The most severe outbursts may occur months apart, with smaller episodes in between. In any case, IED can lead to legal and financial issues, interfere with a person’s interpersonal relationships, cause great distress, and also result in problems related to school or work.
Kleptomania is hallmarked by the impulsive theft of things that are not usually needed. Individuals may steal items and hoard them, give them away, or even later return them to the store from which they took them. The disorder is not about attaining the things stolen, but instead about the compulsion to steal, the excitement involved, and lack of self-control over this preoccupation.
Some experts believe that as much as 24% of people who shoplift have some level of kleptomania. People who suffer from this condition may feel intense guilt or shame after the dissipation of the relief that stealing brings. Unsurprisingly, legal problems are common for people who experience kleptomania.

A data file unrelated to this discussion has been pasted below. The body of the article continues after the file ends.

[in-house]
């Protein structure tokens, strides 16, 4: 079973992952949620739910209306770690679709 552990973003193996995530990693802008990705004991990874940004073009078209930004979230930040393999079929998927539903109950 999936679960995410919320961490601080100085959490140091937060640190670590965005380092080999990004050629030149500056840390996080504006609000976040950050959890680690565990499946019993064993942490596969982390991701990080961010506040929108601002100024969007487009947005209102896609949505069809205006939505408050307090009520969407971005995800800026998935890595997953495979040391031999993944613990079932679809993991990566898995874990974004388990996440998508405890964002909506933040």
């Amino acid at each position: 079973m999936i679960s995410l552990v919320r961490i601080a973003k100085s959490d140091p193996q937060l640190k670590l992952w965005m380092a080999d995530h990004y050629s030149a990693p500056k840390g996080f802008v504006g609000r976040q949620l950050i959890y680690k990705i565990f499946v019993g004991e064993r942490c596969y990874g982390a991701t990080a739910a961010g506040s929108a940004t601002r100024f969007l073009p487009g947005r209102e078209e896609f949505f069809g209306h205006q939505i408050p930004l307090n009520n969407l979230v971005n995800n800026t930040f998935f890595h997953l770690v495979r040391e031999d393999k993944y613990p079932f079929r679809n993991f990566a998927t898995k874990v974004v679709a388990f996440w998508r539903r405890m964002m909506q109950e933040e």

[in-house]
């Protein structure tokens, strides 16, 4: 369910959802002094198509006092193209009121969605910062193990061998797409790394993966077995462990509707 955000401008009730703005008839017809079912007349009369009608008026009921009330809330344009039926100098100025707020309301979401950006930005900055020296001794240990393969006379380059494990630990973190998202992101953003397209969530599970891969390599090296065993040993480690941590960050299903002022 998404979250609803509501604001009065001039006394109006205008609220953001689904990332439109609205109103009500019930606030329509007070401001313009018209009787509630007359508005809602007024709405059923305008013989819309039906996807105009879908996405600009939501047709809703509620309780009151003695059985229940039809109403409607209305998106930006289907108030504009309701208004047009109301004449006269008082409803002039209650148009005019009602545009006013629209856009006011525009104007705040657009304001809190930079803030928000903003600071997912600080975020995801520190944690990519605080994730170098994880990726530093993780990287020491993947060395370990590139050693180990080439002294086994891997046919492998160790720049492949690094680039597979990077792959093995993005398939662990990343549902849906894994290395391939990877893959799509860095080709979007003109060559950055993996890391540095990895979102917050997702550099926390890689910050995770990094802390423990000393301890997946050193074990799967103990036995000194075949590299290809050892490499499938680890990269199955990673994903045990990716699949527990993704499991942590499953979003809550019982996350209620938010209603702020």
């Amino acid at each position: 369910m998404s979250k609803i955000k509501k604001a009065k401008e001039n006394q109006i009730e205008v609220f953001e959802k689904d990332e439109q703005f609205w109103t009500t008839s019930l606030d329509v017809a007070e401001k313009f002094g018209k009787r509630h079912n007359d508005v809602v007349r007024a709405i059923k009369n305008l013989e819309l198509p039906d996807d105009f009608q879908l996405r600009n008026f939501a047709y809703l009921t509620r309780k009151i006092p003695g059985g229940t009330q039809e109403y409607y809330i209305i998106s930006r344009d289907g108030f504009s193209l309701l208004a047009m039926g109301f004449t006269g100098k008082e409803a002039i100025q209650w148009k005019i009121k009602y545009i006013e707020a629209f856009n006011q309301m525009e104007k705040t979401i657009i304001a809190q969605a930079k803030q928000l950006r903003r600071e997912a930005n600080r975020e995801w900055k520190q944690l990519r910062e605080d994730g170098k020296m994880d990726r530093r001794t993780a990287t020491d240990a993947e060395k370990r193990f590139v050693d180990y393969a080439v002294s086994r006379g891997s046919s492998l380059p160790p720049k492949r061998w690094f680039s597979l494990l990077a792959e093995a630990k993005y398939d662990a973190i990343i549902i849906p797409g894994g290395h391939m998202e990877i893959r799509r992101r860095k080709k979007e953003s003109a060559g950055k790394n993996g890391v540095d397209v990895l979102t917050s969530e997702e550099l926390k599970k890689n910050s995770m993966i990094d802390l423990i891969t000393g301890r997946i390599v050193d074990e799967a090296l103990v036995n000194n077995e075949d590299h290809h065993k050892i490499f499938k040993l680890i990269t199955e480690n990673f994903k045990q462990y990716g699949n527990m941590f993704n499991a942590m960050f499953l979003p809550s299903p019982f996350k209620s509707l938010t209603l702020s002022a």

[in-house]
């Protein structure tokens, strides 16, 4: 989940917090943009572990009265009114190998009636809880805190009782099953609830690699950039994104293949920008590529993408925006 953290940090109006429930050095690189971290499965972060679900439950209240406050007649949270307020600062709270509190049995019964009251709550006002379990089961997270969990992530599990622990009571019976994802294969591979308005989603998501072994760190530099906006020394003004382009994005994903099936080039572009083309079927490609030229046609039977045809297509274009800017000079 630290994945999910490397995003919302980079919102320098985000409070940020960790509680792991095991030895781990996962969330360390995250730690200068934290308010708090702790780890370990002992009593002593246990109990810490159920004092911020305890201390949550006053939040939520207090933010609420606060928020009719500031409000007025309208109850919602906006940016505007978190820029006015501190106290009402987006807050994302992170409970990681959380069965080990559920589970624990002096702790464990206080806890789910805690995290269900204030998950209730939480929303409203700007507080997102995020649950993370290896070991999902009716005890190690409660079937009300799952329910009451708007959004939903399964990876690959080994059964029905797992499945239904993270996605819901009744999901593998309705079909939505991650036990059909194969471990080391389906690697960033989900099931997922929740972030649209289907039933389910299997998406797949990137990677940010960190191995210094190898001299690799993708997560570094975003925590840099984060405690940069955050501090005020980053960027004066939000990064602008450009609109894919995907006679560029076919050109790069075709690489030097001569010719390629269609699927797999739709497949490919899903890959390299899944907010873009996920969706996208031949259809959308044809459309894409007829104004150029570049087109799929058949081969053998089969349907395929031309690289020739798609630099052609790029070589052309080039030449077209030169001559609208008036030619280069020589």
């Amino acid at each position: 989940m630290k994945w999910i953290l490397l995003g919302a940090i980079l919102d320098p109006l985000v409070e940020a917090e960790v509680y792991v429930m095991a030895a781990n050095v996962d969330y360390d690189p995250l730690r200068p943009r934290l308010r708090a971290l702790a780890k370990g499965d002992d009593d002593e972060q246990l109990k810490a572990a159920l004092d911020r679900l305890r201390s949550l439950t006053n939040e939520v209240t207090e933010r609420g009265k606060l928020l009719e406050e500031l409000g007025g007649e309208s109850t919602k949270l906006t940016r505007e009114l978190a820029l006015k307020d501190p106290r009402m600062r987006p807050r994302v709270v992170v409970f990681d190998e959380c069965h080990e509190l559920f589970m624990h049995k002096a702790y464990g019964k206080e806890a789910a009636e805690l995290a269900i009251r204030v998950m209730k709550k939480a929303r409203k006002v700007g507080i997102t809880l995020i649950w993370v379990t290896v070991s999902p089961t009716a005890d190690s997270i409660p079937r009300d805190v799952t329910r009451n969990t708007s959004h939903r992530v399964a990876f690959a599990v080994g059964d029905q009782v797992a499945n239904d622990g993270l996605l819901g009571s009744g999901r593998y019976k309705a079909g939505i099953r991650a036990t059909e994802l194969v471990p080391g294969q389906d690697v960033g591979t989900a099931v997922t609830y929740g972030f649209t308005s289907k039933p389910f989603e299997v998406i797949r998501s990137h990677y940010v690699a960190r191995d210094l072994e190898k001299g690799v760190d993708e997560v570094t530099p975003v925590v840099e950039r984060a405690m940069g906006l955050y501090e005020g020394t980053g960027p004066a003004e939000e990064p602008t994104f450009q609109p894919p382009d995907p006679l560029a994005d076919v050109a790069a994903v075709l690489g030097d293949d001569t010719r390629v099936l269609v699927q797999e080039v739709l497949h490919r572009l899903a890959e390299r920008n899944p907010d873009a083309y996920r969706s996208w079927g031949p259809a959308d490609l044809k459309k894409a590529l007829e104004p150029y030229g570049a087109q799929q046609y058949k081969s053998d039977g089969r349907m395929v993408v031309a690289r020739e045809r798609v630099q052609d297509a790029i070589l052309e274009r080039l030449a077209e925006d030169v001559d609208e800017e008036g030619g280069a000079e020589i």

An individual who repeatedly and intentionally sets fires may suffer from pyromania, which is characterized by an affinity or obsession with fire and fire-setting equipment, along with a strong desire to start fires, and feelings of relief and pleasure while doing so. People with pyromania do not start fires for any reason other than their compulsive need to do so in order to relieve their increasing tension. Fortunately, pyromania is relatively rare and believed to affect only about 1% of the population at some point in life.
Causes of Impulse Disorders
Experts believe that a combination of biological, environmental, psychological, and cultural factors can play a role in the development of impulse disorders.
Two regions of the brain, the limbic system (responsible for many memory functions and emotion) and the frontal lobe (involved with willpower and decision-making abilities), can be affected in a person who has an impulse disorder. Moreover, hormones associated with aggression, such as testosterone, may be elevated in someone suffering from one of these disorders.